EAU 2017: Which Flexible Ureteroscopes Can Easily Reach The Difficulty Lower Pole Calyces And Have Better End-tip Deflection?

London, England (UroToday.com) Ureteroscopes are indispensable tools in urologists’ armamentarium. With evolution of contemporary endoscopic technology, there is a constant changes and improvements are being implemented in different aspects of ureteroscopes including flexibility, durability and optics and resolution. Rigid and fiberoptic technology have become obsolete nowadays. Flexible, digital and double lumen scopes are contemporary standard of surgical urologic technology. All modern flexible ureteroscopes provide deflection of at least 270º. These deflection capabilities are key when managing lower pole stones. In the setting of a difficult lower pole acute angled calyx can still be very challenging to reach with the ureteroscope.
Traxer and colleagues performed a study to evaluate the flexibility of different ureteroscopes in the management of lower pole calyx stones.

Authors performed an in vitro study to assess the flexibility of multiple scopes. They developed a training model for flexible ureteroscopy, and identified an acute angle calyx and tried to access it with 9 different ureteroscopes. The scopes assessed in this study included BOA vision and COBRA vision, Richard Wolf®; FLEX X² and FLEX Xc, Karl Storz®; LithoVue, Boston Scientific®; URF-P5, URF-P6, URF-V and URF-V2, Olympus®. Passing the scope through a 10/12 Fr ureteral access sheath respectively (using ReTrace®, Coloplast sheath) (except 12/14 Fr sheath for COBRA vision), with the tip out at 1 cm, 2 cm, 3 cm and 4 cm, they measured the maximum tip deflection for every ureteroscope.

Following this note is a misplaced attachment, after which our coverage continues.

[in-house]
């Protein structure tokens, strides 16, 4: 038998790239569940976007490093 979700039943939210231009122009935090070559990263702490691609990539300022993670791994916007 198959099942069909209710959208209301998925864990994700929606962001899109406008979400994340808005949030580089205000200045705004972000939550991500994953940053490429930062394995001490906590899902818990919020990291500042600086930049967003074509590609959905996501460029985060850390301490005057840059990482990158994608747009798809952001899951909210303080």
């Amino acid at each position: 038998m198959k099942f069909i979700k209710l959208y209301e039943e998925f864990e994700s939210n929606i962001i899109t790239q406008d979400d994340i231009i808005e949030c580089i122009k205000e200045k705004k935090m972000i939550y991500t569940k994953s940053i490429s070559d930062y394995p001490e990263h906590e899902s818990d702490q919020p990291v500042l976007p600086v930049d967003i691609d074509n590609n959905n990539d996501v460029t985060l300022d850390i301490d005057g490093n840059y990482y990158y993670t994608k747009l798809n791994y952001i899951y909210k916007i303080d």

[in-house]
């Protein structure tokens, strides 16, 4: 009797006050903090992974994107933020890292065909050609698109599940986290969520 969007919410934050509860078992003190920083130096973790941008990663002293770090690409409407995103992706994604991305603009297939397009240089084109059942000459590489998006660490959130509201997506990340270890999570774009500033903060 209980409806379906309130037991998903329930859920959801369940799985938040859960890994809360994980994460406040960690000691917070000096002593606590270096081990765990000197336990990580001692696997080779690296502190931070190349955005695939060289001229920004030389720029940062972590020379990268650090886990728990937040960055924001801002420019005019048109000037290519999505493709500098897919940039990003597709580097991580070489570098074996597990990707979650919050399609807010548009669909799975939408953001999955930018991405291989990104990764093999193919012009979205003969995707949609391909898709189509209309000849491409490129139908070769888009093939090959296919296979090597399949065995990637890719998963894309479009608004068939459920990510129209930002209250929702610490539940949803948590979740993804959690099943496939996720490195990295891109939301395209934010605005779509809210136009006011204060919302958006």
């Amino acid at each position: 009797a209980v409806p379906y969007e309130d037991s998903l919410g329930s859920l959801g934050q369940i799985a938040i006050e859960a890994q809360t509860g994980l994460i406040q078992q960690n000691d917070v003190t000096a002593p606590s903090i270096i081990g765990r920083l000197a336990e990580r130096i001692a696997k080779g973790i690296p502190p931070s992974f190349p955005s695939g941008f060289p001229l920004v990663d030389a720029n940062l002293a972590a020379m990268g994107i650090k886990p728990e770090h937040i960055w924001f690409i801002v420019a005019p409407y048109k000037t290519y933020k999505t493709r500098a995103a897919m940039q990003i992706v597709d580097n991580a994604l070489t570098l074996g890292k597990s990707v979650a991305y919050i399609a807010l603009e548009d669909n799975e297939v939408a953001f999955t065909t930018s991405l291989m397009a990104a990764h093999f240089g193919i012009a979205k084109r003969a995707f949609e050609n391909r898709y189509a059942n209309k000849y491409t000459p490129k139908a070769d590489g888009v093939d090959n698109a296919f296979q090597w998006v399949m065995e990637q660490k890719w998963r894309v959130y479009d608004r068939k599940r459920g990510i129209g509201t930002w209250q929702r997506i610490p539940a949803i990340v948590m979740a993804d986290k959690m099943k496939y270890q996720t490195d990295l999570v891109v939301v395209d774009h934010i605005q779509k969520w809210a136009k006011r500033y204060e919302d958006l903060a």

The study demonstrated that all optical ureteroscopes (URF-P5, FLEX X²) except the URF-P6 were able to access the sharp angled calyx. Except FLEX Xc, none of the digital ureteroscopes reached the difficult calyx. Overall, all optical ureteroscopes had better end-tip deflection compared to the digital scopes with the exception of FLEX Xc, which was as deflectable as the optical ureteroscopes.

Authors concluded that the contemporary digital ureteroscopes tend to be more rigid and the tip of the instrument has shown to be less flexible. This is a significant limitation when it comes to the management of lower pole stones. This limitation of technology is possibly due to the size of the camera capsule. When approaching a difficult, acute angled lower pole calyx, it might be better to use a fiberoptic ureteroscopes, which have been shown to be more flexible due to the lack of the camera chip on the tip.

Speaker(s): Dragos, MD

Authors: Dragoş L.B., Buttice S., Sener E.T., Proietti S., Ploumidis A., Iacoboaie C., Doizi S., Berg J., Somani B., Traxer O.

at the #EAU17 - March 24-28, 2017- London, England